Phone calls redefine map of Great Britain
Social networks could provide the key to redrawing the regional map of Britain, producing areas with strong social cohesion.
That's the idea of an international team, who have created a social map of Great Britain.
They used more than 12 billion landline calls to create a map of Britons' connections.
This social approach to delineating regions sees parts of Wales merged with the West Midlands.
Regional boundaries are useful for governments, said Carlo Ratti, of the Massachusetts Institute of Technology, who led the work. "But they don't say anything about how people in those regions interact."
His team used records of more than 12 billion anonymised landline telephone calls, to model who Britons frequently spoke to.
These records allowed the team identify the the local telephone exchanges used in the calls.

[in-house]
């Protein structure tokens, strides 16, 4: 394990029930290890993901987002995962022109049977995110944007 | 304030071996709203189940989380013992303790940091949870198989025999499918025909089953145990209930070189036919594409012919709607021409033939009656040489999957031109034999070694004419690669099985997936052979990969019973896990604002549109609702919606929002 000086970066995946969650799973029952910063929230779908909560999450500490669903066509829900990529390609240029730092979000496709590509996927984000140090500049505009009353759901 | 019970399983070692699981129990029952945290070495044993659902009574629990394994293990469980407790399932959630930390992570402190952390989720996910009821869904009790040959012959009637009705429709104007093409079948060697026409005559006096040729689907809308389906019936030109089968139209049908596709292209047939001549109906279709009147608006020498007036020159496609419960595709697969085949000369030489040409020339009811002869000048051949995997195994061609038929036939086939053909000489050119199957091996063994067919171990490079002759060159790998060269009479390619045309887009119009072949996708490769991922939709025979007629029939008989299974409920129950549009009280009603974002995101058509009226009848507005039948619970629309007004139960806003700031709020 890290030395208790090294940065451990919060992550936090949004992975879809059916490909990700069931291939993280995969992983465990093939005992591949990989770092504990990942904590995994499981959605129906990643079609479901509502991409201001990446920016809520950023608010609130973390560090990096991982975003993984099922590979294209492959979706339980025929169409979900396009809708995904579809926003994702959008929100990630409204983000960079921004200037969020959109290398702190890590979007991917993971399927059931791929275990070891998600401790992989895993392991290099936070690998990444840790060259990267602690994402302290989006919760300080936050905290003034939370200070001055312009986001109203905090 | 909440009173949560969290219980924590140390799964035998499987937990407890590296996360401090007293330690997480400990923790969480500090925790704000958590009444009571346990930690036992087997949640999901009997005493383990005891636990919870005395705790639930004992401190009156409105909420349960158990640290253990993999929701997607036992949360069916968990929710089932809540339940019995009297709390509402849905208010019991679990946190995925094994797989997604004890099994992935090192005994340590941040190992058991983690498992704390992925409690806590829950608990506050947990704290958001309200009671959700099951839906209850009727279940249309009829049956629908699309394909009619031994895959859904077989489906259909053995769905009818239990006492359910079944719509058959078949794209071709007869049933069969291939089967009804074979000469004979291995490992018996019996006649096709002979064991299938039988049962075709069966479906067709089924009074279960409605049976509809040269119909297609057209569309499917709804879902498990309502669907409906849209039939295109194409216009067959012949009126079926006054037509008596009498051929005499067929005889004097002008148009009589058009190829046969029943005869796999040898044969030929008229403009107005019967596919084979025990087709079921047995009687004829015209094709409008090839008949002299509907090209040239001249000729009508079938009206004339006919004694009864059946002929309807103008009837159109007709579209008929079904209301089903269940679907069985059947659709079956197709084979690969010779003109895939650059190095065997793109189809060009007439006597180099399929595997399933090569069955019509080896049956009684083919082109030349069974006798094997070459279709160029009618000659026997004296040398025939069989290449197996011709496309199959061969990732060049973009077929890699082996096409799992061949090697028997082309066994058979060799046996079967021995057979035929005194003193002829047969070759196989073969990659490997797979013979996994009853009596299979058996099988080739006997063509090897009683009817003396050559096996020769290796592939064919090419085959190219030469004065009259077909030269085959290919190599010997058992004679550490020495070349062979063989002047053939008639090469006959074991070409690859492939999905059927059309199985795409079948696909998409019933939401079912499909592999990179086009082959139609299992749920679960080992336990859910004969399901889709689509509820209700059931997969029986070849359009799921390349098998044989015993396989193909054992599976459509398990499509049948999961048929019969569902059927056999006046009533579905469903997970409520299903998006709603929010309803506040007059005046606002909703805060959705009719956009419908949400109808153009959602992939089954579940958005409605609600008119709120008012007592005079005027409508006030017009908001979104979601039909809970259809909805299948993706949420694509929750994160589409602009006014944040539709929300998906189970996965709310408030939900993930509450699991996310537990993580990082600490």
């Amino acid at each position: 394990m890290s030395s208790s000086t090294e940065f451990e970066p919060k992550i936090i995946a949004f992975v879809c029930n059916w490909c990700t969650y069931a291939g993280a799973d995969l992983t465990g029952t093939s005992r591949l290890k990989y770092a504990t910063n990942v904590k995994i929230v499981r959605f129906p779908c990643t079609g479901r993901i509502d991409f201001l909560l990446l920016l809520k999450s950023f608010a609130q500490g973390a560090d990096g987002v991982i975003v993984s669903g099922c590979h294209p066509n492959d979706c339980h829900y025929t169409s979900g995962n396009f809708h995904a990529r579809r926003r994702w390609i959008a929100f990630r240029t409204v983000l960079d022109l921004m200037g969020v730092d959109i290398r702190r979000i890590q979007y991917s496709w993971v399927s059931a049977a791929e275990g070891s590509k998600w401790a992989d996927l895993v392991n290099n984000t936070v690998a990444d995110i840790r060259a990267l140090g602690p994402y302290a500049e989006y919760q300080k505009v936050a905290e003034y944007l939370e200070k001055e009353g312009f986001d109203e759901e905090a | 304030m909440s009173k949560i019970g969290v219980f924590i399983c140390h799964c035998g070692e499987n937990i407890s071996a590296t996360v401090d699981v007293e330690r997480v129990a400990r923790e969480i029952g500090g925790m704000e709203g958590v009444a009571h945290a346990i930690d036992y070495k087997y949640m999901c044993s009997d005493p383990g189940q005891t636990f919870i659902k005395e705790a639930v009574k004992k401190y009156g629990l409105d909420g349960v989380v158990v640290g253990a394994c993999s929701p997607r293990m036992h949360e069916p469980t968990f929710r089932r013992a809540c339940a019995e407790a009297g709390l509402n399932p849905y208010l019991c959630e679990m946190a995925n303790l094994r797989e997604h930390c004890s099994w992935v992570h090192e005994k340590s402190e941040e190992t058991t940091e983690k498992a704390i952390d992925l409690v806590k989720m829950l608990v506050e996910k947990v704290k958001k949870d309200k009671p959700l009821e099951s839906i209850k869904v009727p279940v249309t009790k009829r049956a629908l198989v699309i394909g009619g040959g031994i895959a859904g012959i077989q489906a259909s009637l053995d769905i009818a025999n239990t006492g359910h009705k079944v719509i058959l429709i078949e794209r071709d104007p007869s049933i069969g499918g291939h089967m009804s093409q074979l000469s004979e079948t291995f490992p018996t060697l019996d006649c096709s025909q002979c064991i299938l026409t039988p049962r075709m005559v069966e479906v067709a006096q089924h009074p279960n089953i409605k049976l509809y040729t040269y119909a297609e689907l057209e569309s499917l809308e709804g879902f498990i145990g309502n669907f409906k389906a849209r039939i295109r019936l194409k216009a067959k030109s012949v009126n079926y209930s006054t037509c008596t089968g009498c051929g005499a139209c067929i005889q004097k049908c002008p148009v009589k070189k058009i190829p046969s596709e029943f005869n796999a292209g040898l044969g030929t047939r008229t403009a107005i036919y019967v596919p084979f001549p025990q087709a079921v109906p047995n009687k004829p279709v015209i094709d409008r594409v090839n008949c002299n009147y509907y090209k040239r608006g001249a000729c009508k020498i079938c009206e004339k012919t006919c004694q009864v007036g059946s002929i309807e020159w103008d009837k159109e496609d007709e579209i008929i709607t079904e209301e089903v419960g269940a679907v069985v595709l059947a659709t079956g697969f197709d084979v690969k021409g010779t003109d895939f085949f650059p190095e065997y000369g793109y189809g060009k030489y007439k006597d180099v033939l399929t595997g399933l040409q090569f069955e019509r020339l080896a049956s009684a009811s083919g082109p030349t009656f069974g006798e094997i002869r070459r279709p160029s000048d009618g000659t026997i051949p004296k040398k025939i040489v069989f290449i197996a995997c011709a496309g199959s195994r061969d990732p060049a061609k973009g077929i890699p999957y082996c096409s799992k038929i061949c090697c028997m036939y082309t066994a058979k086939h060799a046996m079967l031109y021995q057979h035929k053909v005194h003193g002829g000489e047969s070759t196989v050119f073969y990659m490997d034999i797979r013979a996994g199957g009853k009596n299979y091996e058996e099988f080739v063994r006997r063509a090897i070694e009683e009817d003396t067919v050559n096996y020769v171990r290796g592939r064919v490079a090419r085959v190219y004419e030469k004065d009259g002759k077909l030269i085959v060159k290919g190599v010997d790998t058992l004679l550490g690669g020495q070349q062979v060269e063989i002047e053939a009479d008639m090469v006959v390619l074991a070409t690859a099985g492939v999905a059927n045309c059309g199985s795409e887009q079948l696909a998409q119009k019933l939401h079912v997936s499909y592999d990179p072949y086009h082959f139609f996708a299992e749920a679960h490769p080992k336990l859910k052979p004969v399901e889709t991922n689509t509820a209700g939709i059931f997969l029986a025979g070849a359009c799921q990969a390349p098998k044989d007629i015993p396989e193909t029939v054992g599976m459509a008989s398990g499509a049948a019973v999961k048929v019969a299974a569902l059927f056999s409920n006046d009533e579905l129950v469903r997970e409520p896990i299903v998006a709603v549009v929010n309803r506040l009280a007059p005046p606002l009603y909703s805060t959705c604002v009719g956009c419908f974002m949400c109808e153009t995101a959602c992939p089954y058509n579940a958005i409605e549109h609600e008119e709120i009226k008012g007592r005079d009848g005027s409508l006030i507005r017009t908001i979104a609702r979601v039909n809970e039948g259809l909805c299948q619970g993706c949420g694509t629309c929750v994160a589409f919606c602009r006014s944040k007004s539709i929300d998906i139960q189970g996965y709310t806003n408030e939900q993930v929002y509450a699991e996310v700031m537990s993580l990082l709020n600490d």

Where people spoke frequently and for extended periods, they were treated as having a stronger connection, Mr Ratti told BBC News.
A map created using those connections showed that people tended to communicate most with people that we geographically close to them, he added.
That enabled the team to identify dense clusters of connection as distinct regional groups.
They used a computer program to identify where they could draw regional borders which cut through the fewest number of connections possible.
The resultant map of Britain showed some instantly-recognisable regions, such as London (see image below).
But they also produced surprise results, including the creation of a region that encompassed parts of Wales and the West Midlands.
Ultimately, analysing social networks could help governments understand the likely impact of events such as a full secession of Scotland, the researchers said.
"Although you'd need to analyse further data sets, such as emails, instant messages to build a fuller picture of how people communicate," said Mr Ratti.
The data set used by the team was originally created for the BBC's Britain from Above series.